Positioning can help you create an identity and maintain a secure spot in the minds of those you wish to serve.

Start by Answering Three Fundamental Questions

  1. What You’re Going to Be
    Define your core purpose and values. What is your business all about? What do you stand for, and what are your long-term goals?
  2. What You’re Going to Offer
    Be clear about the products or services you provide. What makes them unique or better than the competition? What problems do they solve for your customers?
  3. To Whom You’re Going to Offer It
    Identify your target audience. Who are the people or organizations that will benefit the most from what you offer? What are their needs, preferences, and pain points?

Once you have a clear vision of these aspects, you can begin crafting your business’s identity. This identity should permeate every facet of your business, from your marketing materials and website to your interactions with customers and employees. Consistency is key.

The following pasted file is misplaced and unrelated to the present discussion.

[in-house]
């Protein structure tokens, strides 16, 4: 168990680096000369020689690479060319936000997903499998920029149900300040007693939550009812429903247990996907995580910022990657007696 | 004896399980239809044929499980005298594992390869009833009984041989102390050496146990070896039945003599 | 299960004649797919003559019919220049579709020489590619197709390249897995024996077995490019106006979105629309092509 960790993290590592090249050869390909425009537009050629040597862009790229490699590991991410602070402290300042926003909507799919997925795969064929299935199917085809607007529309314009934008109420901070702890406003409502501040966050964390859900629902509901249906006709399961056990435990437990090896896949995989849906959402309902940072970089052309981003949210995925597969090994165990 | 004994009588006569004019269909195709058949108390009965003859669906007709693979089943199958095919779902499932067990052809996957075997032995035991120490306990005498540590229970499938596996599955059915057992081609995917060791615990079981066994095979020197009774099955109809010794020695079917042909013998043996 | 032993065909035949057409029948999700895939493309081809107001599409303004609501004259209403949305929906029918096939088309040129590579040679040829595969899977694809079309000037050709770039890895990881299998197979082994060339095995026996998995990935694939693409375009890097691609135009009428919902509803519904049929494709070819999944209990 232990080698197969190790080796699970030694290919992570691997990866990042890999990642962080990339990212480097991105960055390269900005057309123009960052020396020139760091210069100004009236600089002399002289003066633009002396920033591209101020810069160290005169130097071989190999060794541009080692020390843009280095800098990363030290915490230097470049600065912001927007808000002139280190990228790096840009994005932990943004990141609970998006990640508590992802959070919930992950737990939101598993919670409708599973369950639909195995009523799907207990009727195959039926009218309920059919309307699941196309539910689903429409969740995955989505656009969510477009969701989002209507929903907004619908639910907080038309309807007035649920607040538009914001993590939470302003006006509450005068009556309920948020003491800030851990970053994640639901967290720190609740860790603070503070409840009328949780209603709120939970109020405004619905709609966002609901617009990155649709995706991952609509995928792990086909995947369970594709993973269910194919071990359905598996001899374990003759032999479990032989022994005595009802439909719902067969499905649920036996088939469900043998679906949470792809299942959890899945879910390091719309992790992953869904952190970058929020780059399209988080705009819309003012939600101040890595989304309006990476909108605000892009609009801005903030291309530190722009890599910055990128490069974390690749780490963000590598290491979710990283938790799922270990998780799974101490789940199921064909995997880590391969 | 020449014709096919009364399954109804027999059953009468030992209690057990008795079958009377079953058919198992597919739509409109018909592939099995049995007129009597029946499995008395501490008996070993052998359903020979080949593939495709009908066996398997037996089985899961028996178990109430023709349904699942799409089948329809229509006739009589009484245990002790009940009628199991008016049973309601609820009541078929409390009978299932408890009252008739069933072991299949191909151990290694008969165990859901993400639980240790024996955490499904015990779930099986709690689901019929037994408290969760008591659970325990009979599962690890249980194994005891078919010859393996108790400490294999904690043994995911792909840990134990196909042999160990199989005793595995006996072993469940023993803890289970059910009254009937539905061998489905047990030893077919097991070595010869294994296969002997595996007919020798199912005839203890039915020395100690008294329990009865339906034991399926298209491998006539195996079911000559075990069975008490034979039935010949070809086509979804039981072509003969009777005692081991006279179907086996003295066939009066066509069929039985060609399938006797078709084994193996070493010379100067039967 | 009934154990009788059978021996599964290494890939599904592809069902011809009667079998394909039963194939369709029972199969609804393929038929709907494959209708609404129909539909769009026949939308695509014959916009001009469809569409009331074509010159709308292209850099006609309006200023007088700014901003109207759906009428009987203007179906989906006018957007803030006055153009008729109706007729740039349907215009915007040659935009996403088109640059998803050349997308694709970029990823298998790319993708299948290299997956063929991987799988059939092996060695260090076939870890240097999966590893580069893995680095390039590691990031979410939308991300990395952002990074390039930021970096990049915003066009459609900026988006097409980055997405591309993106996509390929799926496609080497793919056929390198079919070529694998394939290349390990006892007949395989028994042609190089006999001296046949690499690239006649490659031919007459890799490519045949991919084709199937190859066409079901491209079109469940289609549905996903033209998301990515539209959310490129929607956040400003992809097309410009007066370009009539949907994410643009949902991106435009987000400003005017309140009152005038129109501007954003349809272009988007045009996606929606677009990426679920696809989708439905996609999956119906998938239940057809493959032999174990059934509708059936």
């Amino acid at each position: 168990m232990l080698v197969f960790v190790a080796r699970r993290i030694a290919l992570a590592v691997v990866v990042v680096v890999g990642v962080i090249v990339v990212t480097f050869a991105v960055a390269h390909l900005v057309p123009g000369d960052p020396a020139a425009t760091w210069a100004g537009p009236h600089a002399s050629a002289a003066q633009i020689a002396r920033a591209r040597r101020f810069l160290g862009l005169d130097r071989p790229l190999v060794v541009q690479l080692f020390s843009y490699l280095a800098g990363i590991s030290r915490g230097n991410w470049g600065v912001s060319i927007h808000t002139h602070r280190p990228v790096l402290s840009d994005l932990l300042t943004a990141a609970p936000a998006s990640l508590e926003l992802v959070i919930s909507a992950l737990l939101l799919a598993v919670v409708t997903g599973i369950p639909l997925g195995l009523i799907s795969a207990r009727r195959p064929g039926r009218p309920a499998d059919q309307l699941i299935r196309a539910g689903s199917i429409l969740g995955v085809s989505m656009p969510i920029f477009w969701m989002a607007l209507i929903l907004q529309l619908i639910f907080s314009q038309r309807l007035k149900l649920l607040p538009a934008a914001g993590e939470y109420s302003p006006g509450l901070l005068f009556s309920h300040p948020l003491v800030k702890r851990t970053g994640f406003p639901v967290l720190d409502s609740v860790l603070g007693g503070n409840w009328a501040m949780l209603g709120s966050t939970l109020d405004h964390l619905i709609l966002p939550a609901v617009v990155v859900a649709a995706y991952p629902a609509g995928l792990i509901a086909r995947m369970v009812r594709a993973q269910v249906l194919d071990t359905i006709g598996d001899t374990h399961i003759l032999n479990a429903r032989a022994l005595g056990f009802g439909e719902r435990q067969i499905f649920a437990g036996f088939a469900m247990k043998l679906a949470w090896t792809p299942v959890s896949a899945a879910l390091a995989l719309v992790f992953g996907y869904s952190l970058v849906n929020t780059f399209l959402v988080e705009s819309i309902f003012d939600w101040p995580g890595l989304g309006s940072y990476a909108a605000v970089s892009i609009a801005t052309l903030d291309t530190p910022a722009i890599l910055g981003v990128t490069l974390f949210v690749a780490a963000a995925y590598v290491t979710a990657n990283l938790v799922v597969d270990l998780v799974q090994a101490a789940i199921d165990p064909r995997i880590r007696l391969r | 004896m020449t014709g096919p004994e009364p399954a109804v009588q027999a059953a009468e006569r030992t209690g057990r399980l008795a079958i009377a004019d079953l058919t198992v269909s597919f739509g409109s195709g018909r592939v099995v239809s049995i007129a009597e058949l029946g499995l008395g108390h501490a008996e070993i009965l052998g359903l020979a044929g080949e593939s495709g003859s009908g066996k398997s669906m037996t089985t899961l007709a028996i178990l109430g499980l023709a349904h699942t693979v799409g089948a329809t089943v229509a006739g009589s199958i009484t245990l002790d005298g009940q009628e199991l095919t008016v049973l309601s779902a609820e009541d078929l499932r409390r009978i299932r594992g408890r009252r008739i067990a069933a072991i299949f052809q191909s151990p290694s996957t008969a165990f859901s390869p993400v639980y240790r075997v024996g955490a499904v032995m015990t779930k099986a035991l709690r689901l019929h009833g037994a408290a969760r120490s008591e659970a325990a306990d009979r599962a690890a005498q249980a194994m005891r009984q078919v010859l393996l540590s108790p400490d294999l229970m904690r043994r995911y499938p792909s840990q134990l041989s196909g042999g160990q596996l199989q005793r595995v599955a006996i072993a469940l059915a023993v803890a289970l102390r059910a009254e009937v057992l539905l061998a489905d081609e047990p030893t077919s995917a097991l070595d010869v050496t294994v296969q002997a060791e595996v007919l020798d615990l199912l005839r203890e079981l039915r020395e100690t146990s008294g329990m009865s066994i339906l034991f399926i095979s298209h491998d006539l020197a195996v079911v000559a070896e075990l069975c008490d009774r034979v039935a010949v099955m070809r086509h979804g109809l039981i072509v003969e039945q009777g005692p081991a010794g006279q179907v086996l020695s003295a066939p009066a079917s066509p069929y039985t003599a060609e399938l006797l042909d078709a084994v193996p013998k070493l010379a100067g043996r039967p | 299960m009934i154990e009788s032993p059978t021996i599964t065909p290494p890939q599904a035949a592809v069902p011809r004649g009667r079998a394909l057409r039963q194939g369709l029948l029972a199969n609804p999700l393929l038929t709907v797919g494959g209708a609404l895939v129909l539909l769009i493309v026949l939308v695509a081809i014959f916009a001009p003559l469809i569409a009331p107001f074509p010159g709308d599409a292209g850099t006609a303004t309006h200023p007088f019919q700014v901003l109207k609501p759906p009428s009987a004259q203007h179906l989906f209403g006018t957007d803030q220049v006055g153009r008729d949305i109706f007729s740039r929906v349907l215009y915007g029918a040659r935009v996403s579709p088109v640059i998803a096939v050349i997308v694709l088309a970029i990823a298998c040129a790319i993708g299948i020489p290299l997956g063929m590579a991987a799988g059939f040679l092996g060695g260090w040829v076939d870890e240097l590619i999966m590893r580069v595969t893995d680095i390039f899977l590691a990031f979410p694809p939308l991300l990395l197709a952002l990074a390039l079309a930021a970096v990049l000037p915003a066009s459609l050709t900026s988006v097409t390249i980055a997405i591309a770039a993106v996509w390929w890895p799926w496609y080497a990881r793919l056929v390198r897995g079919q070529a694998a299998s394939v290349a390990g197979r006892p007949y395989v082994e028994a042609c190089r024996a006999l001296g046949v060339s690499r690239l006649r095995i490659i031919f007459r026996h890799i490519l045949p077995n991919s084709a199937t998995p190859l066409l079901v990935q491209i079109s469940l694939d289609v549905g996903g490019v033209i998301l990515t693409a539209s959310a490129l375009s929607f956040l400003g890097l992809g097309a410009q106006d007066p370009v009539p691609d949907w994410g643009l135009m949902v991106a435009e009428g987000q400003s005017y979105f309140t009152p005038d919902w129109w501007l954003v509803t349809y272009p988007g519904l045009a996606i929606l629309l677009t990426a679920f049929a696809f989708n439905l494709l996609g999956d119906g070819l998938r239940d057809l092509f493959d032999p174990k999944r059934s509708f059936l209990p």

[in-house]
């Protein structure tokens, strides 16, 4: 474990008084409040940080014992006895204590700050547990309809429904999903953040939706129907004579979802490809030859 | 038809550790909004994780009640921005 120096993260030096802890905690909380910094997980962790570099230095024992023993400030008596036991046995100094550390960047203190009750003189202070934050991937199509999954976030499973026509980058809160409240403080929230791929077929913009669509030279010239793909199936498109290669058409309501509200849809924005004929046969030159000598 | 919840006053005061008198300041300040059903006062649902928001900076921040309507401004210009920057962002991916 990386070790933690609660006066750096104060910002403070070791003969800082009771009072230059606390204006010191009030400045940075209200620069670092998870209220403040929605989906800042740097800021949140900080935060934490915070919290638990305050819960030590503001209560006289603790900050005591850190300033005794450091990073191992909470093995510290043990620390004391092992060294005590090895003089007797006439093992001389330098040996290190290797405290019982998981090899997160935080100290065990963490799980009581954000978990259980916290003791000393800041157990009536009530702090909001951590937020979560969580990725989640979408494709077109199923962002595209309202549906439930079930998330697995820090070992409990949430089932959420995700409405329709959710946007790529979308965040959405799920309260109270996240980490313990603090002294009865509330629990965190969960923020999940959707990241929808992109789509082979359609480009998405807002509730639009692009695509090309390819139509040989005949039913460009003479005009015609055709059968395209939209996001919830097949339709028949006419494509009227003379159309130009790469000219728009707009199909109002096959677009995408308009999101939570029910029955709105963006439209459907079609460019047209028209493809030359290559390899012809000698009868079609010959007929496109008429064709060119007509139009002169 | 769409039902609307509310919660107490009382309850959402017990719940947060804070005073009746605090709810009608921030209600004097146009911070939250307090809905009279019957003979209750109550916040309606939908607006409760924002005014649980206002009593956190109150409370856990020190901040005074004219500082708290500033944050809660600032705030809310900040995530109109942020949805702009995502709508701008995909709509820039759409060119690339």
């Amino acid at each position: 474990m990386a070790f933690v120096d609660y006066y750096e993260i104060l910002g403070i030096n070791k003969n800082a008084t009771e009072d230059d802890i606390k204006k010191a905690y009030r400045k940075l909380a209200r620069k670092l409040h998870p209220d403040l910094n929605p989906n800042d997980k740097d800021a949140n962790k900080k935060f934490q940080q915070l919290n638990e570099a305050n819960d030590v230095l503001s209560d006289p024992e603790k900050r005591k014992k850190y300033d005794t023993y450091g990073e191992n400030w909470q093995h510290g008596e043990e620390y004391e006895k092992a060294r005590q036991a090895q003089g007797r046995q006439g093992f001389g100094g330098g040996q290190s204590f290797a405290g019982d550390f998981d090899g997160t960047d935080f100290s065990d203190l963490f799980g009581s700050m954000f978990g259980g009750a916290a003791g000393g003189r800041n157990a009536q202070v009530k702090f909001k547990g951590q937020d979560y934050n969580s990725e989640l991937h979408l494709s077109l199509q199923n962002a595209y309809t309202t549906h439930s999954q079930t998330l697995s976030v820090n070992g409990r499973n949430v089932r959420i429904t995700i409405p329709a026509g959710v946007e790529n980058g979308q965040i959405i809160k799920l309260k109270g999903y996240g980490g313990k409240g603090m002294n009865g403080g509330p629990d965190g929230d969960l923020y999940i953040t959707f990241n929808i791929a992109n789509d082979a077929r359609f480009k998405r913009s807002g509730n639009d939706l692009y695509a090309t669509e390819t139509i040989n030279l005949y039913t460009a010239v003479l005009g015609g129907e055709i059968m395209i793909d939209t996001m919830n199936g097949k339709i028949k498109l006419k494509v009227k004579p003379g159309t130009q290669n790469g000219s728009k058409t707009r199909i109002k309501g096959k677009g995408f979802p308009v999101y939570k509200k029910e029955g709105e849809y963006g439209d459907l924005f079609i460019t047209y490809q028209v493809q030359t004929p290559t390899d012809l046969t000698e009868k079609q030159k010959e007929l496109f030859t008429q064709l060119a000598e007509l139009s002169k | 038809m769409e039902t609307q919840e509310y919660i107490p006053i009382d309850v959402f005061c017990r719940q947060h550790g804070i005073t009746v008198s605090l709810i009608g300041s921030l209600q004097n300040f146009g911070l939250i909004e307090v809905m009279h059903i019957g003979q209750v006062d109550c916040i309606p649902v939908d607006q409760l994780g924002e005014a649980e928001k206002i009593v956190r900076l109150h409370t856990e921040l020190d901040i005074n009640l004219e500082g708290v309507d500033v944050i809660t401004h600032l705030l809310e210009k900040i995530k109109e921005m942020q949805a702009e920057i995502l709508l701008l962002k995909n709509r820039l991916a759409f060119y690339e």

Immerse yourself in learning about creating a business identity, brand, and image. Carve out time each day to explore this topic further. There is a wealth of valuable information available online – articles and blog posts, books and courses. The more you educate yourself on the subject, the more equipped you’ll be to define and communicate your business’s identity effectively.